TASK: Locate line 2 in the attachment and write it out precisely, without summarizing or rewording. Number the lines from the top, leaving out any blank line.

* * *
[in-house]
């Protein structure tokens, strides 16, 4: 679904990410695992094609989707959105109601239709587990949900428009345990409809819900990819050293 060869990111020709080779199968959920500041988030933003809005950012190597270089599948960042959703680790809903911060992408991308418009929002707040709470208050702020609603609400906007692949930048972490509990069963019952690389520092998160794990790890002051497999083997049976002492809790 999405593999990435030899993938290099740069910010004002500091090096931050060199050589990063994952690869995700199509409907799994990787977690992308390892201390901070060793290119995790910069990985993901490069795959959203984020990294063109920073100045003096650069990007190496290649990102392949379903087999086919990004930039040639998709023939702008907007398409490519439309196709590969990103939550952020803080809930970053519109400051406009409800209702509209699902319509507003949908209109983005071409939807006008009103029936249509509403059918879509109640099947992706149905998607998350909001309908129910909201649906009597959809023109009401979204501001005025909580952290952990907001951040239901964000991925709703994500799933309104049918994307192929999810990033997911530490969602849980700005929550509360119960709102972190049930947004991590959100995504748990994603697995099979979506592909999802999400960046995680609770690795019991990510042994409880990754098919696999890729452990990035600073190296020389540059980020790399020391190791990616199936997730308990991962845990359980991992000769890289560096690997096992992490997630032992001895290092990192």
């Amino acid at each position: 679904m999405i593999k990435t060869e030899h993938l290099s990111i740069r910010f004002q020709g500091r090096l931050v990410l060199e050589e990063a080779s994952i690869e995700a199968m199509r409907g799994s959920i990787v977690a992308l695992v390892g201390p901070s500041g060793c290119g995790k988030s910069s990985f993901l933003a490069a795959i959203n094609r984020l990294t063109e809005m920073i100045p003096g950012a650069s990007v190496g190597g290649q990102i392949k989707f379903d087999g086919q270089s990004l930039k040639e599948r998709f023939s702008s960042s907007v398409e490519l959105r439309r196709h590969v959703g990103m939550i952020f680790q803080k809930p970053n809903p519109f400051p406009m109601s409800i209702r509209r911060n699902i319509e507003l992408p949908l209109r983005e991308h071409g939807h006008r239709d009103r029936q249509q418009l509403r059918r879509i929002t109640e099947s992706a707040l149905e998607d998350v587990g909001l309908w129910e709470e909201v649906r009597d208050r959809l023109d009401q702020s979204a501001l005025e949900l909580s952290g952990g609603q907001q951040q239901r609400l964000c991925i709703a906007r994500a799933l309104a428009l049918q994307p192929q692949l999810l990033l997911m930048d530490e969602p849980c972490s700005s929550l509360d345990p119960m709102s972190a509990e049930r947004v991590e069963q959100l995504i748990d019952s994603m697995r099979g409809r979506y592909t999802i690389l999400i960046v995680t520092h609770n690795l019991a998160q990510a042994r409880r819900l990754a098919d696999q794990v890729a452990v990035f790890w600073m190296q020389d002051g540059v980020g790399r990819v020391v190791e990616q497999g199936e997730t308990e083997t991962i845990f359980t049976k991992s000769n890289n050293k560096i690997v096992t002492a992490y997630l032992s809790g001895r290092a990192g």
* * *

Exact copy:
């Protein structure tokens, strides 16, 4: 679904990410695992094609989707959105109601239709587990949900428009345990409809819900990819050293 060869990111020709080779199968959920500041988030933003809005950012190597270089599948960042959703680790809903911060992408991308418009929002707040709470208050702020609603609400906007692949930048972490509990069963019952690389520092998160794990790890002051497999083997049976002492809790 999405593999990435030899993938290099740069910010004002500091090096931050060199050589990063994952690869995700199509409907799994990787977690992308390892201390901070060793290119995790910069990985993901490069795959959203984020990294063109920073100045003096650069990007190496290649990102392949379903087999086919990004930039040639998709023939702008907007398409490519439309196709590969990103939550952020803080809930970053519109400051406009409800209702509209699902319509507003949908209109983005071409939807006008009103029936249509509403059918879509109640099947992706149905998607998350909001309908129910909201649906009597959809023109009401979204501001005025909580952290952990907001951040239901964000991925709703994500799933309104049918994307192929999810990033997911530490969602849980700005929550509360119960709102972190049930947004991590959100995504748990994603697995099979979506592909999802999400960046995680609770690795019991990510042994409880990754098919696999890729452990990035600073190296020389540059980020790399020391190791990616199936997730308990991962845990359980991992000769890289560096690997096992992490997630032992001895290092990192």